• at least 1 gallon of water per day per person (make sure you have enough for 3 days)
  • ready-to-eat, canned and dried food (choose easy-open cans), nuts, crackers, cereal
  • water purification tablets (pack of 50 tablets should be enough)
  • drinking water bottle - 1 liter capacity (in case you ran out of water)
Lights, Tools, Clothing
  • emergency headlamp
  • flashlight (plus extra batteries)
  • utility knife (Swiss knife)
  • light duty gloves
  • duct tape
  • rope (at least 15 meters)
  • thermal survival foldable bag (choose the compact option)
  • disposable rain poncho/rain coat for kids
  • emergency survival shelter/tent
  • whistle or bell
  • lighter
  • candles
  • blanket/towel (ultra fast-dry)
  • dust mask
  • extra set of clothes (disposable underwear is ideal to save space)
  • shoes (rubber shoes or rain boots)
  • garbage bags (for waste and sanitation)
  • paper, pencil, permanent markers
  • extra keys
  • charged power bank
  • sleeping bag for each member of the family
  • coreless toilet paper 
  • photos of members of the family for identification - be sure to write the names, address, emergency contact information at the back of the photo
  • copies of important documents (passport, birth certificates, titles of properties, bankbooks, etc)
  • photocopies of credit cards, ATM cards, medical insurance cards, etc 
  • a USB stick containing scanned copies of your important documents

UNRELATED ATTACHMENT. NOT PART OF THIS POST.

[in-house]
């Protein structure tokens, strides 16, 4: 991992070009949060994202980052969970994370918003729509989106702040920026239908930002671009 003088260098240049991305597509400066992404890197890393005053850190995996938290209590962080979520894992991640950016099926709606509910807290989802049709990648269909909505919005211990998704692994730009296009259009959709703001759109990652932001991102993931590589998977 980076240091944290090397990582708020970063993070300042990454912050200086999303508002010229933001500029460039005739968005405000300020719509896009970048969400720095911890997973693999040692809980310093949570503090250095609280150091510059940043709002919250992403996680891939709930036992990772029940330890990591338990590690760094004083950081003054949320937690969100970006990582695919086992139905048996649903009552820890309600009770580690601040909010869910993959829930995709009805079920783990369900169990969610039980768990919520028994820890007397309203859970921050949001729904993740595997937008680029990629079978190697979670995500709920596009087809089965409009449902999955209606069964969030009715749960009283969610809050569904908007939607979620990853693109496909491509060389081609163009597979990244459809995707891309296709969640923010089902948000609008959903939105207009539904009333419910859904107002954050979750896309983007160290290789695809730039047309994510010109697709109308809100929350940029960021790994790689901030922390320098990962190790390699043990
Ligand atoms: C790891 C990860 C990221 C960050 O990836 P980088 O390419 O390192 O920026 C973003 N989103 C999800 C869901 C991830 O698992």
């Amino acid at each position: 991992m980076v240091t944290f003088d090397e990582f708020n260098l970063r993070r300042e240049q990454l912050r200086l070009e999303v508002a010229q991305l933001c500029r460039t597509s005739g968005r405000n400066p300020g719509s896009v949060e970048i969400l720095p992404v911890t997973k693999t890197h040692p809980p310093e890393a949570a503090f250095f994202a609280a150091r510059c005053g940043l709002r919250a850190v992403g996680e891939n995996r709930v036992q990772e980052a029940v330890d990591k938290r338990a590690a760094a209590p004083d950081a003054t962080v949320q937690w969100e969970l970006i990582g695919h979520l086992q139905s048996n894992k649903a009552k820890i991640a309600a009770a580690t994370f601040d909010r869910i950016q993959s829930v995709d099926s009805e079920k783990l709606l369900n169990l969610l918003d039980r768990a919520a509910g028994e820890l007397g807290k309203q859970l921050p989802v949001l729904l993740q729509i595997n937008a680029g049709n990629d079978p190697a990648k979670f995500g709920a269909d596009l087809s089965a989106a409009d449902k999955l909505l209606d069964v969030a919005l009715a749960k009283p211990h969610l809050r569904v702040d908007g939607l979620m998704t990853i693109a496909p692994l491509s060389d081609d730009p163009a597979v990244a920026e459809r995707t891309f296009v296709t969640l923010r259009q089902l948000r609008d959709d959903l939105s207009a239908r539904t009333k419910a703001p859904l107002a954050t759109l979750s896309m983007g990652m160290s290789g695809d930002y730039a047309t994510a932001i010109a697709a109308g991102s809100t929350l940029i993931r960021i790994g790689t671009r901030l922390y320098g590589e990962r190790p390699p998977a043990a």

• a copy of emergency contact numbers 
First Aid and Hygiene Kit (Dignity Kit)
  • first aid kit: medicines (maintenance, over-the-counter meds for common sickness, vitamins), disposable gloves, soap, bandages, cotton, alcohol, wound dressing, plasters (in different sizes), wet wipes, scissors, eye wash solution, contacts solution, medical monitoring equipment especially to those with diabetes or other life-threatening ailments)
  • sanitary napkin or tampons box
  • toothbrush, toothpaste, mouthwash
  • mosquito and insect repellent sachets
Good To Have
  • cash (in small denominations)
  • pepper spray
  • area map
  • entertainment pack for young kids (books, small toys)
  • disposable camera
  • extra cellular phone
If the items above won't fit in your bag, make sure to keep a printed list of all the necessary items in case you need to grab everything you need before you go. Ensure that your bag contains only the absolute essentials - the non-negotiables. You can also fill your pockets with food before leaving your house. 

Check your bag at least every six (6) months to make sure that nothing has expired. You can use up expiring food and replace with new stocks. Check if extra clothing still fits as well (especially for young children who easily outgrow their sizes). 

Did I miss anything? If I did, please leave a comment below so I can update my list. 


I'm allotting the whole month of April to ready our household disaster kit as well as our individual go bags. I will be sharing with you photos of my assembled go bags.

If you want to join the challenge, please let me know by leaving a comment below. Send me updates and photos if you please. Let's all be prepared before any disaster hits us. It will come like a thief in the night and to be ready could be a matter of life and death. 



  1. I have a 50L Backpack with our disaster kit on it store at the back of our main door. I used to have this End of the world mindset and I made sure that the backpack is fully loaded with everything we need. Thats a pretty looking bag huh

  2. I havent thought of preparing one. But I totally get the point that we should at least have one readily available just in case. You made a good point there. I should then also prepare one. And along with it is a sincere prayer that no such big one would happen in the near future.